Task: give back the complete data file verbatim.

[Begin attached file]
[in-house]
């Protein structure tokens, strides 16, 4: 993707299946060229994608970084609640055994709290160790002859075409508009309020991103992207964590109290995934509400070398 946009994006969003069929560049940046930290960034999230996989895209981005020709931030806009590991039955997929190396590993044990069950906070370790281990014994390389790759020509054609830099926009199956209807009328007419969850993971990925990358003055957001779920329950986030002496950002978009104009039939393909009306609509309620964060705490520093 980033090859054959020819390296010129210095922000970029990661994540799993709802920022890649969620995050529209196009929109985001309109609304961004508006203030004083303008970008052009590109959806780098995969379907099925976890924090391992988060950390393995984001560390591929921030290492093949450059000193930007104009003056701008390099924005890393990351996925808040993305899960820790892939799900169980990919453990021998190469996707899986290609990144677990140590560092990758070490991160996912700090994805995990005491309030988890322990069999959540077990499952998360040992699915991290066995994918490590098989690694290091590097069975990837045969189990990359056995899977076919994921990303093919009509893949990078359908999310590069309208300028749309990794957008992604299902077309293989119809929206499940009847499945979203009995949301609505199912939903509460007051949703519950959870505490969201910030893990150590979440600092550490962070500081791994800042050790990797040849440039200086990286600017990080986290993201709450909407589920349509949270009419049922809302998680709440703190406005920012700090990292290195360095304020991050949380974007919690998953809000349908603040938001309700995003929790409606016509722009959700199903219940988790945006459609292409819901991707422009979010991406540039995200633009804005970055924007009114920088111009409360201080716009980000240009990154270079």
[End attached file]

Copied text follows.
[in-house]
């Protein structure tokens, strides 16, 4: 993707299946060229994608970084609640055994709290160790002859075409508009309020991103992207964590109290995934509400070398 946009994006969003069929560049940046930290960034999230996989895209981005020709931030806009590991039955997929190396590993044990069950906070370790281990014994390389790759020509054609830099926009199956209807009328007419969850993971990925990358003055957001779920329950986030002496950002978009104009039939393909009306609509309620964060705490520093 980033090859054959020819390296010129210095922000970029990661994540799993709802920022890649969620995050529209196009929109985001309109609304961004508006203030004083303008970008052009590109959806780098995969379907099925976890924090391992988060950390393995984001560390591929921030290492093949450059000193930007104009003056701008390099924005890393990351996925808040993305899960820790892939799900169980990919453990021998190469996707899986290609990144677990140590560092990758070490991160996912700090994805995990005491309030988890322990069999959540077990499952998360040992699915991290066995994918490590098989690694290091590097069975990837045969189990990359056995899977076919994921990303093919009509893949990078359908999310590069309208300028749309990794957008992604299902077309293989119809929206499940009847499945979203009995949301609505199912939903509460007051949703519950959870505490969201910030893990150590979440600092550490962070500081791994800042050790990797040849440039200086990286600017990080986290993201709450909407589920349509949270009419049922809302998680709440703190406005920012700090990292290195360095304020991050949380974007919690998953809000349908603040938001309700995003929790409606016509722009959700199903219940988790945006459609292409819901991707422009979010991406540039995200633009804005970055924007009114920088111009409360201080716009980000240009990154270079």